His screen time contains no dialogue, but he does stop the Yellow-Eyed Demon from killing Dean, is there as Dean fires the kill shot, and shares a final goodbye with Dean and Sam. Plus, since he made a deal with the Yellow-Eyed Demon to save Dean at the beginning of the season, his soul had been in hell for awhile. With the gates of hell opened, he was able to escape, aide in the killing of the demon, and finally make his way to heaven. For a character who was in and out of the story ever since we met him, he got a wonderful final moment to send him off for good.
“The Song Remains the Same” (aka “Back to the Future II”) – Season 5, Episode 13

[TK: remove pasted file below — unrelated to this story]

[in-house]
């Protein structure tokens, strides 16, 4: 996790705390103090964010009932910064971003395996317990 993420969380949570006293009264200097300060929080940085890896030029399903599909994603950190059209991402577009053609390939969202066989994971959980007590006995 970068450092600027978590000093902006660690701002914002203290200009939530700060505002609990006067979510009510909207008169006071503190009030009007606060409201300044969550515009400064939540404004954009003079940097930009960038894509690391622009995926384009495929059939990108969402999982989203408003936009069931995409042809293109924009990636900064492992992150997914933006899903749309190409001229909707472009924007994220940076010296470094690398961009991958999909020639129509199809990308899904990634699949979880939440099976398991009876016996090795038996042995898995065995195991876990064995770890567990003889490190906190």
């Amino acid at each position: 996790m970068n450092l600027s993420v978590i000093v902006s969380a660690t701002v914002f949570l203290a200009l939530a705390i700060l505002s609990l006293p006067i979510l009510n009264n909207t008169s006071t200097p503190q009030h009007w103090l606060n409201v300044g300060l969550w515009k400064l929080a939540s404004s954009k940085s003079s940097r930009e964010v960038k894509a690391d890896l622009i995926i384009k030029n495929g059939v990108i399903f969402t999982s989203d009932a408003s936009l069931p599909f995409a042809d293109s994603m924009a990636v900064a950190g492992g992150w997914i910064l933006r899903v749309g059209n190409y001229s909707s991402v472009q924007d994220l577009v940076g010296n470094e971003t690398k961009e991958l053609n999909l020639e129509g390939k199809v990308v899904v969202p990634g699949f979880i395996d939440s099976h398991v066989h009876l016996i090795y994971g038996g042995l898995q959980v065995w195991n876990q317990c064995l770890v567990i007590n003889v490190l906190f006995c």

Even though the John Winchester we knew was dead, Supernatural still found a way to bring him back… at least the younger version of him anyway. Although the scene lasted less than a minute, one of John Winchester’s most memorable moments comes during a brief car scene where young John, for the first time, interacts with his adult children like a father. In the episode, Sam and Dean travel back in time to prevent the angel Anna from killing their parents. They end up trying to convince Mary to end things with John so that they’d never be born as their warped way of ensuring that Lucifer and Michael wouldn’t use them as vessels to bring about the apocalypse. Prior to becoming a hunter, John was an all-around average Joe, a happy mechanic who just wanted to settle down and live a simple life. So he’s surprised to discover that Mary is also a hunter and has been all her life while on the car ride to a safe house. The change from sweet, innocent John to shocked, strict, paternal John is swift and alludes to the kind of man he’ll become in the future.